We serve 18 counties around Philadelphia, New Jersey, South Jersey and northern Delaware. Most of the families come to us from either CHOP or Nemours. We find that, you know, most families that if their child is that sick, they’re really visiting those hospitals. So that’s an added level of stress for families who live in one of the counties that’s an hour or two from the hospital. It’s just a lot of cost and stress for that family.
How about sharing the organizations that you’ve partnered with? I know for example, the Eagles, Eagles Care has been a big partner. Can you talk about that and how that’s worked and help the organization?
Yeah, absolutely. So last year, we were absolutely thrilled to be accepted as an Eagles Care partner. So the Eagles their community relations program is really around, and we say it’s really similar to what Fred’s Footsteps does—they help less organizations, but with more meaningful impact. So they select two or three partners each year to really go deep with, and help to raise visibility and provide resources to the organizations.
So it was an incredible partnership. We were so blessed to be included this past season. They gave us tickets to share with our families, which was just incredible because so many of these families would never have an opportunity to go to an Eagles game otherwise. They hosted a holiday party for us at The Linc (Lincoln Financial Field), where families were able to interact with players and see the trophy and see the locker room, and it was just an incredible experience for these families. We also run our own holiday program to help the families, so it was during that party that we revealed the gift cards that we were giving to them to help them shop for holiday gifts for their family.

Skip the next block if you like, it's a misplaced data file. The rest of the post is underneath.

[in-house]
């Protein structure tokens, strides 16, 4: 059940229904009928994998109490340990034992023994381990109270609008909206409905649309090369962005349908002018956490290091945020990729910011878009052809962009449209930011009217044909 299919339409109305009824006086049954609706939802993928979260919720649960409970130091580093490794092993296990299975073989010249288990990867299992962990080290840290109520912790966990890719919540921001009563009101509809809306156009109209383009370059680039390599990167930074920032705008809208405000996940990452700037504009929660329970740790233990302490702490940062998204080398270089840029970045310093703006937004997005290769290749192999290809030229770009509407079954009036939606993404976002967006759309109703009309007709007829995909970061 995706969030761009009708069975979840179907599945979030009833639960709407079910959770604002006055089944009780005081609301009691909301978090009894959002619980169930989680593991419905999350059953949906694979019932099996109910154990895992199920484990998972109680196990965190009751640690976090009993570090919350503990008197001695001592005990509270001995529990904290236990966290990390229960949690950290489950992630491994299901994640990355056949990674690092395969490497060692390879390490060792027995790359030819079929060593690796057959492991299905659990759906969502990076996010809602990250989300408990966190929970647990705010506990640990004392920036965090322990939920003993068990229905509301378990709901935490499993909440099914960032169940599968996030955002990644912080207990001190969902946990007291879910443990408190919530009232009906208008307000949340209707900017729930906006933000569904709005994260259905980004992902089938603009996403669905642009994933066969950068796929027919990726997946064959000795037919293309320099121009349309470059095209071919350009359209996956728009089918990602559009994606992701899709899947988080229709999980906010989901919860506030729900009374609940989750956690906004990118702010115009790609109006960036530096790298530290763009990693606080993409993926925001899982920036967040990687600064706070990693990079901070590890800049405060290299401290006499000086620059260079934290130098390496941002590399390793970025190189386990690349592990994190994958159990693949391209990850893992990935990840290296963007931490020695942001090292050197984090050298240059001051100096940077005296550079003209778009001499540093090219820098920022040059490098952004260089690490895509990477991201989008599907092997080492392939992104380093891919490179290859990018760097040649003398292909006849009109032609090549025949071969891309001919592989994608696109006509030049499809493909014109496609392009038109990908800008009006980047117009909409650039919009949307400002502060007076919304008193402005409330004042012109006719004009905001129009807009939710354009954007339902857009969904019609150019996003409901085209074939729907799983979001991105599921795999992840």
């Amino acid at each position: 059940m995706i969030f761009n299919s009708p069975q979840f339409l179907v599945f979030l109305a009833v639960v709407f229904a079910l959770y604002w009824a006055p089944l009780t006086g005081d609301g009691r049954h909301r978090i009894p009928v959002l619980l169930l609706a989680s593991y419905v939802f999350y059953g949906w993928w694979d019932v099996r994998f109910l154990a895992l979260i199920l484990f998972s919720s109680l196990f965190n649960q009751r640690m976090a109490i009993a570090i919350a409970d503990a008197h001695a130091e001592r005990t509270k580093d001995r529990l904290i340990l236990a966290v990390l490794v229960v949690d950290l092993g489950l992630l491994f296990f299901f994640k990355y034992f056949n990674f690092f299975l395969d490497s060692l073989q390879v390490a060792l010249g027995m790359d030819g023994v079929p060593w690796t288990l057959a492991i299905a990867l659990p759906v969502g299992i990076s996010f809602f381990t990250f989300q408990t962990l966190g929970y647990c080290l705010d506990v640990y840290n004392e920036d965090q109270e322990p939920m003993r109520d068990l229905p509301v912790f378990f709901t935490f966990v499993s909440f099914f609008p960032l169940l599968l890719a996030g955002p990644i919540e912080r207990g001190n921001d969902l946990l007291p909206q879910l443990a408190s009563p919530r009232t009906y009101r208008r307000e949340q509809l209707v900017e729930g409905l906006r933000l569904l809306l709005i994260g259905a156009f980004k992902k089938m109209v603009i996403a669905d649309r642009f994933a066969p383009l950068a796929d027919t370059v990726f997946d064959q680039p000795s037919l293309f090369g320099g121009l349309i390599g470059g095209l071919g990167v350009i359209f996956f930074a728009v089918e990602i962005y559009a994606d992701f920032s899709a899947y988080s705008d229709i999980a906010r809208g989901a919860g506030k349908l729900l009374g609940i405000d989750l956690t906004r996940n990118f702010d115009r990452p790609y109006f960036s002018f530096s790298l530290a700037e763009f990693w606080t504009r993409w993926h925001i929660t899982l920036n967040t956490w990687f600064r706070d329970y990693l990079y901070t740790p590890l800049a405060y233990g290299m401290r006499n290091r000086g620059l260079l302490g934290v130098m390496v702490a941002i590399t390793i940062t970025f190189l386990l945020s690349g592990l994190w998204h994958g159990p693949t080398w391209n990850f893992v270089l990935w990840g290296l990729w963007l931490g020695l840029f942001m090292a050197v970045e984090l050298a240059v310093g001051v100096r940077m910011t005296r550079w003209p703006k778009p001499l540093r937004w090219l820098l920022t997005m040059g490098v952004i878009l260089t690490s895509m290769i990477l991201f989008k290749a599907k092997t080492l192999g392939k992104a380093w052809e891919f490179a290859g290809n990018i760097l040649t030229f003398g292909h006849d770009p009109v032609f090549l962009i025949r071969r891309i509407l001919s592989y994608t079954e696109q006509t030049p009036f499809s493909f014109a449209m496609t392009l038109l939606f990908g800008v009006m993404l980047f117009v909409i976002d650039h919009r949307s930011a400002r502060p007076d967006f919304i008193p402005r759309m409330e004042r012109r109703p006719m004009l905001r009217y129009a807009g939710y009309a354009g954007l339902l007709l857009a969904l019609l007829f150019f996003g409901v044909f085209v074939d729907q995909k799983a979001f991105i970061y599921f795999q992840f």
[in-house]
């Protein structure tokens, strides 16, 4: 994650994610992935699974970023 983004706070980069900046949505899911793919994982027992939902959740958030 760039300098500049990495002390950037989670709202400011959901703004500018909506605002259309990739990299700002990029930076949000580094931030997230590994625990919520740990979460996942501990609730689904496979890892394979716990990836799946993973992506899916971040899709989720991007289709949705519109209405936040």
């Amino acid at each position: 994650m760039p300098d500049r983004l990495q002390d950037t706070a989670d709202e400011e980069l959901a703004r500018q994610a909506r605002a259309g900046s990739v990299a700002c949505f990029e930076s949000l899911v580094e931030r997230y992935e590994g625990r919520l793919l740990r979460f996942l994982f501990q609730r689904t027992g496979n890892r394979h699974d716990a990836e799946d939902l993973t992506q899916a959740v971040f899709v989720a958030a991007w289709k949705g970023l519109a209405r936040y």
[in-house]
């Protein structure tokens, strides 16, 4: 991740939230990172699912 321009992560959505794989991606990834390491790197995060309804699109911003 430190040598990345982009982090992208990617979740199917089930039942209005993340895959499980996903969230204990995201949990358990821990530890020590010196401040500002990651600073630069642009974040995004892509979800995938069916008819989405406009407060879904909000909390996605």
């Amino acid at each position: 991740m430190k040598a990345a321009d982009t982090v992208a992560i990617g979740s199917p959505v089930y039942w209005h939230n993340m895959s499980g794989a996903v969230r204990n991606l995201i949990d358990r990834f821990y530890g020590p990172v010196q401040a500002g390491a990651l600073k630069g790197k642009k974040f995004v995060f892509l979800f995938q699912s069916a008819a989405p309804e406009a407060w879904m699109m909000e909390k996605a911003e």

So it’s a really special night and it’s been an incredible partnership, because it’s just helped us to kind of continue to grow our brand and to grow the mission, and to partner with like-minded organizations who really want to invest in the health and wellness of the community.
Yeah, that’s a really neat story. I can’t imagine, you know—your dad, I understand was a huge Eagles fan, and that would have been very meaningful to him, I’m sure, to have that connection.
Absolutely. He was a die hard Eagles fan. The day of the Super Bowl, I actually went to the cemetery and put one of the underdog masks at the grave.